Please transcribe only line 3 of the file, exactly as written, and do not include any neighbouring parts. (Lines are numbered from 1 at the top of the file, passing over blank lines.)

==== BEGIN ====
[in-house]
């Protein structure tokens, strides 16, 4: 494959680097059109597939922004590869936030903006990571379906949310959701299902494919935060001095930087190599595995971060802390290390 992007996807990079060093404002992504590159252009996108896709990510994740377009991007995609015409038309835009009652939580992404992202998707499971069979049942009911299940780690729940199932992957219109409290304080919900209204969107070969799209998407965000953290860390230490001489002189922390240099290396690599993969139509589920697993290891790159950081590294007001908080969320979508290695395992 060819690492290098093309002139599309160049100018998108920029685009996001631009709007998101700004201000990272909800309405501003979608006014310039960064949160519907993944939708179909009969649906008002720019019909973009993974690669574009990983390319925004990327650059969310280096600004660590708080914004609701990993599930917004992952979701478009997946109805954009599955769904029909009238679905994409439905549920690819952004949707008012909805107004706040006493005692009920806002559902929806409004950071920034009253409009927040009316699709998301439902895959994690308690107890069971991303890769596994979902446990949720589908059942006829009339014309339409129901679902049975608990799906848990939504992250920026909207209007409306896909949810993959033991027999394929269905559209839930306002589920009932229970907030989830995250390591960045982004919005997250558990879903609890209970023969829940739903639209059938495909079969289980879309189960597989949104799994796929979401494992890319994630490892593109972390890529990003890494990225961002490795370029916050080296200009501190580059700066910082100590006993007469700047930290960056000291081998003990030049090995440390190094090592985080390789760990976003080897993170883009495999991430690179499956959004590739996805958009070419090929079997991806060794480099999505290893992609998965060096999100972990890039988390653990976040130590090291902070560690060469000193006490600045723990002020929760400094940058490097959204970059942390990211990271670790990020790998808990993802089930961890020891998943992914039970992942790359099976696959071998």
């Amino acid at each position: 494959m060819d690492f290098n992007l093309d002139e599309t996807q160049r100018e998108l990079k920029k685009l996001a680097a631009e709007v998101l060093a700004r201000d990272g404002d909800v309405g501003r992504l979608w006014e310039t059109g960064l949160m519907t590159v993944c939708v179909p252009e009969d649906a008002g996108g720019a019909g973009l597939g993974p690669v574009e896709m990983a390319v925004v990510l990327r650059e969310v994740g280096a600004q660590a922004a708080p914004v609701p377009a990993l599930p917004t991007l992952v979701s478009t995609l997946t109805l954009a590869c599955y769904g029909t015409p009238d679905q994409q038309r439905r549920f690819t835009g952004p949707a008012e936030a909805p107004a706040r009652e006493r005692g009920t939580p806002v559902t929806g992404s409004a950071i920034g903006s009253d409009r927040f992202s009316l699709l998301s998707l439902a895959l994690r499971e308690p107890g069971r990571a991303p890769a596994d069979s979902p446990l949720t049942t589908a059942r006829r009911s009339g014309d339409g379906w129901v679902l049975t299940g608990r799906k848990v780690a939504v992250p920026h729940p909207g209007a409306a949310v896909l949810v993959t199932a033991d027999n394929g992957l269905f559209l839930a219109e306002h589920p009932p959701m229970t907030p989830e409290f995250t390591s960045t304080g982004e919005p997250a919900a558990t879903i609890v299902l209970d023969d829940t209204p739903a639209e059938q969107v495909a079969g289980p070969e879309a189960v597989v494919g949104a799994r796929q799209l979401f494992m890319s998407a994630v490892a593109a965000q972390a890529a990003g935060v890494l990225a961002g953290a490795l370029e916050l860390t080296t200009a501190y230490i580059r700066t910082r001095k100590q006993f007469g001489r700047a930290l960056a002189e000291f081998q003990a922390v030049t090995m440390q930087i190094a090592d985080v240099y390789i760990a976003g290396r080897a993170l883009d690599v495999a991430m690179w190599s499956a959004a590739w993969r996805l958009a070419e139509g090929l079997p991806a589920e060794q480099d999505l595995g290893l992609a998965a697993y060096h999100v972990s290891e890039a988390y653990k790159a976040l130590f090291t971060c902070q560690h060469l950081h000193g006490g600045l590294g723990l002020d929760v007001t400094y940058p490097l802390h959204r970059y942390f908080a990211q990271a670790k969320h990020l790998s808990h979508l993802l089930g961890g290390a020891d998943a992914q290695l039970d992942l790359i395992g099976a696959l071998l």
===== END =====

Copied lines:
């Amino acid at each position: 494959m060819d690492f290098n992007l093309d002139e599309t996807q160049r100018e998108l990079k920029k685009l996001a680097a631009e709007v998101l060093a700004r201000d990272g404002d909800v309405g501003r992504l979608w006014e310039t059109g960064l949160m519907t590159v993944c939708v179909p252009e009969d649906a008002g996108g720019a019909g973009l597939g993974p690669v574009e896709m990983a390319v925004v990510l990327r650059e969310v994740g280096a600004q660590a922004a708080p914004v609701p377009a990993l599930p917004t991007l992952v979701s478009t995609l997946t109805l954009a590869c599955y769904g029909t015409p009238d679905q994409q038309r439905r549920f690819t835009g952004p949707a008012e936030a909805p107004a706040r009652e006493r005692g009920t939580p806002v559902t929806g992404s409004a950071i920034g903006s009253d409009r927040f992202s009316l699709l998301s998707l439902a895959l994690r499971e308690p107890g069971r990571a991303p890769a596994d069979s979902p446990l949720t049942t589908a059942r006829r009911s009339g014309d339409g379906w129901v679902l049975t299940g608990r799906k848990v780690a939504v992250p920026h729940p909207g209007a409306a949310v896909l949810v993959t199932a033991d027999n394929g992957l269905f559209l839930a219109e306002h589920p009932p959701m229970t907030p989830e409290f995250t390591s960045t304080g982004e919005p997250a919900a558990t879903i609890v299902l209970d023969d829940t209204p739903a639209e059938q969107v495909a079969g289980p070969e879309a189960v597989v494919g949104a799994r796929q799209l979401f494992m890319s998407a994630v490892a593109a965000q972390a890529a990003g935060v890494l990225a961002g953290a490795l370029e916050l860390t080296t200009a501190y230490i580059r700066t910082r001095k100590q006993f007469g001489r700047a930290l960056a002189e000291f081998q003990a922390v030049t090995m440390q930087i190094a090592d985080v240099y390789i760990a976003g290396r080897a993170l883009d690599v495999a991430m690179w190599s499956a959004a590739w993969r996805l958009a070419e139509g090929l079997p991806a589920e060794q480099d999505l595995g290893l992609a998965a697993y060096h999100v972990s290891e890039a988390y653990k790159a976040l130590f090291t971060c902070q560690h060469l950081h000193g006490g600045l590294g723990l002020d929760v007001t400094y940058p490097l802390h959204r970059y942390f908080a990211q990271a670790k969320h990020l790998s808990h979508l993802l089930g961890g290390a020891d998943a992914q290695l039970d992942l790359i395992g099976a696959l071998l």